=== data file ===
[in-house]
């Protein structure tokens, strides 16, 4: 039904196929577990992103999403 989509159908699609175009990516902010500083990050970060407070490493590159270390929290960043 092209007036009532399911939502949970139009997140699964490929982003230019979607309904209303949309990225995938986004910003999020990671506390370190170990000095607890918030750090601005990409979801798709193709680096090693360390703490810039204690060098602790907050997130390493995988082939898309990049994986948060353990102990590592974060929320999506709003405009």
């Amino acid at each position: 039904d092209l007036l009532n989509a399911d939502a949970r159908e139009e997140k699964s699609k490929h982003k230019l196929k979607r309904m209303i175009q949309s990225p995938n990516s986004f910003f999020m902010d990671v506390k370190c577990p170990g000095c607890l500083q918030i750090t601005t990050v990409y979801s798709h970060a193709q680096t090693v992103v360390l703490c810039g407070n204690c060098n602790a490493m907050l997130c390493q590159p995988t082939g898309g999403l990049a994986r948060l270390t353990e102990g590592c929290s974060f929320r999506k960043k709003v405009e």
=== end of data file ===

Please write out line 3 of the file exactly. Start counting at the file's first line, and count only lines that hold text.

């Amino acid at each position: 039904d092209l007036l009532n989509a399911d939502a949970r159908e139009e997140k699964s699609k490929h982003k230019l196929k979607r309904m209303i175009q949309s990225p995938n990516s986004f910003f999020m902010d990671v506390k370190c577990p170990g000095c607890l500083q918030i750090t601005t990050v990409y979801s798709h970060a193709q680096t090693v992103v360390l703490c810039g407070n204690c060098n602790a490493m907050l997130c390493q590159p995988t082939g898309g999403l990049a994986r948060l270390t353990e102990g590592c929290s974060f929320r999506k960043k709003v405009e």